Horst Gentzen (1930-1985) was a German voice actor who voiced Kermit the Frog (Kermit der Frosch) on Die Muppet Show, in the German dubs of The Muppet Movie and The Muppets Take Manhattan, guest appearances (such as Peter Alexander präsentiert Spezialitäten), and in the earliest German albums. He was the first voice actor to utilize traits which would become part of Kermit's character in Germany (scripted by Eberhard Storeck to cover gaps in dubbing), specifically using "Applaus! Applaus!" (in whatever configuration or length was needed) over the elongated "Yaaaaay!" favored in the English tracks. One of his last performances as Kermit was in the 1984 dub of The Fantastic Miss Piggy Show (Die fantastische Miss Piggy Show).
Trained in the stage, Gentzen was active in the West Berlin theaters as a juvenile, beginning in 1946, and soon transitioned into films. Beginning in the 1950s, Gentzen became active in radio plays and as a voice actor, usually lending his higher-register tones to comedians, light juvenile leads, and unusual character actors. This was typified by his work as the German voice of Jerry Lewis in over thirty films across three decades.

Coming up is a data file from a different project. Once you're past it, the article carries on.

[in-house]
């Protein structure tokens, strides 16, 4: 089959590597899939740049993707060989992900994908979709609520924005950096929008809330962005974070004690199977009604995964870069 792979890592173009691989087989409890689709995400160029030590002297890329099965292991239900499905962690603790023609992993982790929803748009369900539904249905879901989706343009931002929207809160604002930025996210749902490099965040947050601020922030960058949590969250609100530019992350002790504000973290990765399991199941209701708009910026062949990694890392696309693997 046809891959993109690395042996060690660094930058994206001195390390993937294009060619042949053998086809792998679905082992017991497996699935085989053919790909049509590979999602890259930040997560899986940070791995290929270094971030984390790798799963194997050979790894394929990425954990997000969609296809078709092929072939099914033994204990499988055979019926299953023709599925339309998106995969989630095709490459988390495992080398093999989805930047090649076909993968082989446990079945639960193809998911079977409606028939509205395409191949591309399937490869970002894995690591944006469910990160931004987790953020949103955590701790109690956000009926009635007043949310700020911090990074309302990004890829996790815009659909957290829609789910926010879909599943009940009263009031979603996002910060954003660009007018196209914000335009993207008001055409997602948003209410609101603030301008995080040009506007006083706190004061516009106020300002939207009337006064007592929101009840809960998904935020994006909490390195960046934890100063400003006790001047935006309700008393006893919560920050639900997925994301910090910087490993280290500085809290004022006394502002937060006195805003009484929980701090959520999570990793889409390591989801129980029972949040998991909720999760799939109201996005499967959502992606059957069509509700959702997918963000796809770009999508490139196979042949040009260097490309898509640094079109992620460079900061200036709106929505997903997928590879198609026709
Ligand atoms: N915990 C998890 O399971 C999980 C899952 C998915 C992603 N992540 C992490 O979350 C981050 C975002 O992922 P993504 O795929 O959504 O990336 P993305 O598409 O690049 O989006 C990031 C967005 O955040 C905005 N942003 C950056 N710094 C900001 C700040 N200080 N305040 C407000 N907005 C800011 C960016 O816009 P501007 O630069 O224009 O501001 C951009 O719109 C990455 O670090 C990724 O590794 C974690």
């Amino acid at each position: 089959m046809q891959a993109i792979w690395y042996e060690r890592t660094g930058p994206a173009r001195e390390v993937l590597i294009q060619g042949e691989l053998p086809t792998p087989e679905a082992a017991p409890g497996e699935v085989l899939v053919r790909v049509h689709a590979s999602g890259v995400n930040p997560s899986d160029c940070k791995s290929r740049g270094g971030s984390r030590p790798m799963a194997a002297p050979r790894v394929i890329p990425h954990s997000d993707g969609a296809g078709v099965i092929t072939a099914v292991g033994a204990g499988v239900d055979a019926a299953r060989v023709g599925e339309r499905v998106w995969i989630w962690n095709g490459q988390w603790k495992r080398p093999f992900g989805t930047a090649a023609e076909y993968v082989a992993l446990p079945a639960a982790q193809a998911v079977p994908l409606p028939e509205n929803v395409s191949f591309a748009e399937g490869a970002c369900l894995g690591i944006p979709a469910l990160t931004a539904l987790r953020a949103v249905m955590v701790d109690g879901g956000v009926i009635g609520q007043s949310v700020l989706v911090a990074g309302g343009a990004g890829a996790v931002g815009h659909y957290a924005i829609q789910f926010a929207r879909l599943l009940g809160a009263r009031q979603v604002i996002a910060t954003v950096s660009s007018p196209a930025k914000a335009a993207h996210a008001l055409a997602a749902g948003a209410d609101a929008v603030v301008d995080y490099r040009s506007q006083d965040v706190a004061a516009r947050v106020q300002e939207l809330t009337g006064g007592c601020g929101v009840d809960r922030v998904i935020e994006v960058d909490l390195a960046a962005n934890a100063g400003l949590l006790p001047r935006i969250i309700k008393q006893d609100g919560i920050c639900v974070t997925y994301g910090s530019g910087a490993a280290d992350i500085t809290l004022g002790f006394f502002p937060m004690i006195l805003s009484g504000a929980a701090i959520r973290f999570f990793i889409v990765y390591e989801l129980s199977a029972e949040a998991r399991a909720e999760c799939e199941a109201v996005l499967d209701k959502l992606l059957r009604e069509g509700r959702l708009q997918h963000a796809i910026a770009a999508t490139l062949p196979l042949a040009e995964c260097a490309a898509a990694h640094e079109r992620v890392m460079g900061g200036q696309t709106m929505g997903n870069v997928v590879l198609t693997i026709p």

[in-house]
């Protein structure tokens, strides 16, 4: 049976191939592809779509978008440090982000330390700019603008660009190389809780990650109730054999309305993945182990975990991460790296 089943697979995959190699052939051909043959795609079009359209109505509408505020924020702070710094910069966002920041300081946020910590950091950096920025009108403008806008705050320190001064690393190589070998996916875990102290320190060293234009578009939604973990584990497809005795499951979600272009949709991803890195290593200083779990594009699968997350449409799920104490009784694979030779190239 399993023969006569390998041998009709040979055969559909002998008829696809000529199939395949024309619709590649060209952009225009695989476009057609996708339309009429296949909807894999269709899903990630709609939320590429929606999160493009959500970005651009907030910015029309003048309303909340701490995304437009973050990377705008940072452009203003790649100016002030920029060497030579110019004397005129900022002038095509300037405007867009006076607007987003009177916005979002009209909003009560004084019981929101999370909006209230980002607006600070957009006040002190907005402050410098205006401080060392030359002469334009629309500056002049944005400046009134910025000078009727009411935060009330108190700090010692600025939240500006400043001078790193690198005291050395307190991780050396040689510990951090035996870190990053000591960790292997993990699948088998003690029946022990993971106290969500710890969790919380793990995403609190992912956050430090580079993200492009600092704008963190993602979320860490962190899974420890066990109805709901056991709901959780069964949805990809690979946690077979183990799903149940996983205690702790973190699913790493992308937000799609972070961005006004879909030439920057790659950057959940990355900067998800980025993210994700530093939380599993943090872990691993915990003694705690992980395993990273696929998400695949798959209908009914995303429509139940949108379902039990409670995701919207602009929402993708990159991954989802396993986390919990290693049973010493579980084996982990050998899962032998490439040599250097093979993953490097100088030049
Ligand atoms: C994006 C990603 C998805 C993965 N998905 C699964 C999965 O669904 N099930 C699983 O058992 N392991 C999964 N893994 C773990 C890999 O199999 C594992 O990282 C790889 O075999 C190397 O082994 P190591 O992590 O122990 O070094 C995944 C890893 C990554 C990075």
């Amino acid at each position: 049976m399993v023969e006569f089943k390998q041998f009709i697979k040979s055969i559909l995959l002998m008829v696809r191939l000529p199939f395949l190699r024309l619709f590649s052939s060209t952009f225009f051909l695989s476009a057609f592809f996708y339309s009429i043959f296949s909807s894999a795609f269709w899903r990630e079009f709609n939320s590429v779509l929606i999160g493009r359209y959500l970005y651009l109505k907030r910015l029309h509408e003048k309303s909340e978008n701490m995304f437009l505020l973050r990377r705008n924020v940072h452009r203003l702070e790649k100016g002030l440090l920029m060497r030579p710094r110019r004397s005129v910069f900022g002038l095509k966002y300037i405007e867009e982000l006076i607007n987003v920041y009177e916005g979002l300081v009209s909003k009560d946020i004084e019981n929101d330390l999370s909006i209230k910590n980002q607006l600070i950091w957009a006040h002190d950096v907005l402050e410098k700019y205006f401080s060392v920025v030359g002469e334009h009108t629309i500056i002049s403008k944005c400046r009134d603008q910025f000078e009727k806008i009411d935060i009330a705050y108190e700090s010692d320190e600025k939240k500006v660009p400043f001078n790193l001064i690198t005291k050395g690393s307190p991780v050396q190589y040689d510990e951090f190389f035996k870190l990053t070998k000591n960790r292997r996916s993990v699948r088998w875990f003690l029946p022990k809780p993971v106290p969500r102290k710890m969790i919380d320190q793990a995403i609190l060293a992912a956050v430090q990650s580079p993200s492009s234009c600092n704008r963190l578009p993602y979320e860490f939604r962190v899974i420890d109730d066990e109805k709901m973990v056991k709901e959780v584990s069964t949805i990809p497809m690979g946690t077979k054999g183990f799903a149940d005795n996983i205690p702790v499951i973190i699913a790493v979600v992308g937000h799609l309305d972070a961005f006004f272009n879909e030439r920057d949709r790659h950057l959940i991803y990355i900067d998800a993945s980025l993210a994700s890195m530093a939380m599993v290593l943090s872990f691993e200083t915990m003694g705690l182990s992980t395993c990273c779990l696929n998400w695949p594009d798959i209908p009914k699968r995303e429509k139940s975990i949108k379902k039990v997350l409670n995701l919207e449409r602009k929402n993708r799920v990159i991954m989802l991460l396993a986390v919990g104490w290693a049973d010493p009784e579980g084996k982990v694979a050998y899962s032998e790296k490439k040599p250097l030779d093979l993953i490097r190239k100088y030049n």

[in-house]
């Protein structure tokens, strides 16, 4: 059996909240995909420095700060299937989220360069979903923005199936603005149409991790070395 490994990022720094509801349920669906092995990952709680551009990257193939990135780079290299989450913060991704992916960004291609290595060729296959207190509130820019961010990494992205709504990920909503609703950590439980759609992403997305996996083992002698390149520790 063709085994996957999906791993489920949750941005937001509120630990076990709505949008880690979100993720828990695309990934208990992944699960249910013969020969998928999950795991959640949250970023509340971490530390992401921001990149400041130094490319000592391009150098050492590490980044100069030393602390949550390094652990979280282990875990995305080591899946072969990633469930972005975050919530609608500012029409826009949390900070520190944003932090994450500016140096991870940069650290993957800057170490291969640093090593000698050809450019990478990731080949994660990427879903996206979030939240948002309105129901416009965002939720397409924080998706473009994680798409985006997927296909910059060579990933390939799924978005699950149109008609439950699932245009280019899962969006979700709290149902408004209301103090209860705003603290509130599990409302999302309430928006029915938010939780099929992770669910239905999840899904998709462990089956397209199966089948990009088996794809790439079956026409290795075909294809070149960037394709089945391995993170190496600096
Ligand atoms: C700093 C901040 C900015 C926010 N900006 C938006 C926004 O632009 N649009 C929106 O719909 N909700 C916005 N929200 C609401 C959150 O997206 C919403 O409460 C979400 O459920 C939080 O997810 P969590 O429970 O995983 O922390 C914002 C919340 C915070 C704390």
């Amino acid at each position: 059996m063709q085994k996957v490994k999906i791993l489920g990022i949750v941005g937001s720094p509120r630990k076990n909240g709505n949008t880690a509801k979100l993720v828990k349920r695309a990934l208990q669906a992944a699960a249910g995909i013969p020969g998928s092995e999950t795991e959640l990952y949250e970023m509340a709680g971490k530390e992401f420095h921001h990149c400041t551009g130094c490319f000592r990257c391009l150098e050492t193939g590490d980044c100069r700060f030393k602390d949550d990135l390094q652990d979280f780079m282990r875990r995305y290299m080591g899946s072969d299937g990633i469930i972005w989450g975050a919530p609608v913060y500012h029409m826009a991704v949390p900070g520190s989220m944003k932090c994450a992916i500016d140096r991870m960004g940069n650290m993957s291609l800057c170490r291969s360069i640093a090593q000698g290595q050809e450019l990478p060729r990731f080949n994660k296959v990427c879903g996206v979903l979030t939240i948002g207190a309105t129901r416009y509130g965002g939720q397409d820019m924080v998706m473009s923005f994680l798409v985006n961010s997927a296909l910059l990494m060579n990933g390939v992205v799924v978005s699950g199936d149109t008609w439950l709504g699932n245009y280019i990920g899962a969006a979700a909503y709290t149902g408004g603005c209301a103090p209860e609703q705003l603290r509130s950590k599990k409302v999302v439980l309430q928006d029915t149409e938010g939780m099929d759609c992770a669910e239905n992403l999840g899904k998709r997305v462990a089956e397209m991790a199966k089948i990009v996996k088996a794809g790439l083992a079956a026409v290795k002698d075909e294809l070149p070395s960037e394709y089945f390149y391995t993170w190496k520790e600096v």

Gentzen also dubbed Ringo Starr in A Hard Day's Night and Help!, Peter Lorre in Casablanca and the Mr. Moto series, David Warner in Tom Jones, Austin Pendleton in Catch-22, Cyril Shaps in Lawrence of Arabia, and Eddie Deezen in Grease. In the dubs of the British Carry On! comedies, Gentzen dubbed the often snide Kenneth Williams in the earliest entries, then transitioned to supporting player Charles Hawtrey before dubbing Williams again in the 1980s.
Animation credits included Cowslip in Watership Down, Squealer in the 1950s Animal Farm, and such Disney roles as Ludwig Von Drake, The Reluctant Dragon, and the fox in Mary Poppins. When Gentzen died, Andreas von der Meden, who played Kermit in Sesamstrasse and alternated with Gentzen in films, took over full-time as the frog.